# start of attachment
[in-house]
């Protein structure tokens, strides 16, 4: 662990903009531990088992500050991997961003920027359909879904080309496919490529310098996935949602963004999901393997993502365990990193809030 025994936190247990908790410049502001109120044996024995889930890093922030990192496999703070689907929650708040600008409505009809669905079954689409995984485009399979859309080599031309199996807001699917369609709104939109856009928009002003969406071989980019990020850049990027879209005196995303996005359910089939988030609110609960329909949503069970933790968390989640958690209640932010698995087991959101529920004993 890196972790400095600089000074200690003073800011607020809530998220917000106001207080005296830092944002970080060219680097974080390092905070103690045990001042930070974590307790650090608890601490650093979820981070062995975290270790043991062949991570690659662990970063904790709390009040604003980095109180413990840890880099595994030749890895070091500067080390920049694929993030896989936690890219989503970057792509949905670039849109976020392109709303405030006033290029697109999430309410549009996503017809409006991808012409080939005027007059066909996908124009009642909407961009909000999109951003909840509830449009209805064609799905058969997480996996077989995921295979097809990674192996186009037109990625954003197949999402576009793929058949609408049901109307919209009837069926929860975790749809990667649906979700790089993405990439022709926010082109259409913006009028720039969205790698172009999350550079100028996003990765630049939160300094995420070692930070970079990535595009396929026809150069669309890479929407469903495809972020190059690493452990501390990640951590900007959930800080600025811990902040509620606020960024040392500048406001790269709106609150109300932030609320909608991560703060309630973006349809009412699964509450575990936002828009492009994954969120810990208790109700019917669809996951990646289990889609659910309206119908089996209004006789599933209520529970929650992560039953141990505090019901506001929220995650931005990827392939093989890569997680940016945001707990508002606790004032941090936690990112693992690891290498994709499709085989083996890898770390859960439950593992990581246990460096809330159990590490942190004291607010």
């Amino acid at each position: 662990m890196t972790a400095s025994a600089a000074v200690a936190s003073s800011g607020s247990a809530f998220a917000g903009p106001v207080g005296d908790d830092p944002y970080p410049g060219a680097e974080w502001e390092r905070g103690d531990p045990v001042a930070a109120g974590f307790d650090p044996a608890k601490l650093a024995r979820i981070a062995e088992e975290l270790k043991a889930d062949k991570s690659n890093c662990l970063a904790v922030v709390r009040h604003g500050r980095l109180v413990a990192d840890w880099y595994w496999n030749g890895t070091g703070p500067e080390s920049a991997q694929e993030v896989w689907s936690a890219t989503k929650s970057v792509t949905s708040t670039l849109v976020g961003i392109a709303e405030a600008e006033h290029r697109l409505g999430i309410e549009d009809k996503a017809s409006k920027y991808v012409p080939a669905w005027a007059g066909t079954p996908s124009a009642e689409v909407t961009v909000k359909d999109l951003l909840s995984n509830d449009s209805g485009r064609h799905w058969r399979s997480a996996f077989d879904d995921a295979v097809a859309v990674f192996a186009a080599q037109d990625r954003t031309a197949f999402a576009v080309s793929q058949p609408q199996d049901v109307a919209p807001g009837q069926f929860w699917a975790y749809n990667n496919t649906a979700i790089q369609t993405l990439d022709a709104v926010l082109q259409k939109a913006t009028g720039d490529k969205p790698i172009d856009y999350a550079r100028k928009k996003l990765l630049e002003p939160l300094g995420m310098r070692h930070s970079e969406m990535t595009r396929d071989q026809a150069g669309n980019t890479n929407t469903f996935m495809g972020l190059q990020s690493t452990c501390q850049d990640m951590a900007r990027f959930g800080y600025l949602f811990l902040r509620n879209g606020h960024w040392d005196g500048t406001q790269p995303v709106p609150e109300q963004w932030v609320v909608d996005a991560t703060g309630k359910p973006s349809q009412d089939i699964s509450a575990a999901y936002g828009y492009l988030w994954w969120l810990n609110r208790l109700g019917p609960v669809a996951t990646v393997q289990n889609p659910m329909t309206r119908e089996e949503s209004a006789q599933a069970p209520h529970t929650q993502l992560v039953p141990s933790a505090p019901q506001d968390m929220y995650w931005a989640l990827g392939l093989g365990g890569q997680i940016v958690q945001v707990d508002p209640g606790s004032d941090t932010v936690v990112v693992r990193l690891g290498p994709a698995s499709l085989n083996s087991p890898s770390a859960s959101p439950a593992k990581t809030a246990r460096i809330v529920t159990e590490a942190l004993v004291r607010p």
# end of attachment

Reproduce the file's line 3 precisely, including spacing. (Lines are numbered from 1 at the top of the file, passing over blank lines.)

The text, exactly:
């Amino acid at each position: 662990m890196t972790a400095s025994a600089a000074v200690a936190s003073s800011g607020s247990a809530f998220a917000g903009p106001v207080g005296d908790d830092p944002y970080p410049g060219a680097e974080w502001e390092r905070g103690d531990p045990v001042a930070a109120g974590f307790d650090p044996a608890k601490l650093a024995r979820i981070a062995e088992e975290l270790k043991a889930d062949k991570s690659n890093c662990l970063a904790v922030v709390r009040h604003g500050r980095l109180v413990a990192d840890w880099y595994w496999n030749g890895t070091g703070p500067e080390s920049a991997q694929e993030v896989w689907s936690a890219t989503k929650s970057v792509t949905s708040t670039l849109v976020g961003i392109a709303e405030a600008e006033h290029r697109l409505g999430i309410e549009d009809k996503a017809s409006k920027y991808v012409p080939a669905w005027a007059g066909t079954p996908s124009a009642e689409v909407t961009v909000k359909d999109l951003l909840s995984n509830d449009s209805g485009r064609h799905w058969r399979s997480a996996f077989d879904d995921a295979v097809a859309v990674f192996a186009a080599q037109d990625r954003t031309a197949f999402a576009v080309s793929q058949p609408q199996d049901v109307a919209p807001g009837q069926f929860w699917a975790y749809n990667n496919t649906a979700i790089q369609t993405l990439d022709a709104v926010l082109q259409k939109a913006t009028g720039d490529k969205p790698i172009d856009y999350a550079r100028k928009k996003l990765l630049e002003p939160l300094g995420m310098r070692h930070s970079e969406m990535t595009r396929d071989q026809a150069g669309n980019t890479n929407t469903f996935m495809g972020l190059q990020s690493t452990c501390q850049d990640m951590a900007r990027f959930g800080y600025l949602f811990l902040r509620n879209g606020h960024w040392d005196g500048t406001q790269p995303v709106p609150e109300q963004w932030v609320v909608d996005a991560t703060g309630k359910p973006s349809q009412d089939i699964s509450a575990a999901y936002g828009y492009l988030w994954w969120l810990n609110r208790l109700g019917p609960v669809a996951t990646v393997q289990n889609p659910m329909t309206r119908e089996e949503s209004a006789q599933a069970p209520h529970t929650q993502l992560v039953p141990s933790a505090p019901q506001d968390m929220y995650w931005a989640l990827g392939l093989g365990g890569q997680i940016v958690q945001v707990d508002p209640g606790s004032d941090t932010v936690v990112v693992r990193l690891g290498p994709a698995s499709l085989n083996s087991p890898s770390a859960s959101p439950a593992k990581t809030a246990r460096i809330v529920t159990e590490a942190l004993v004291r607010p």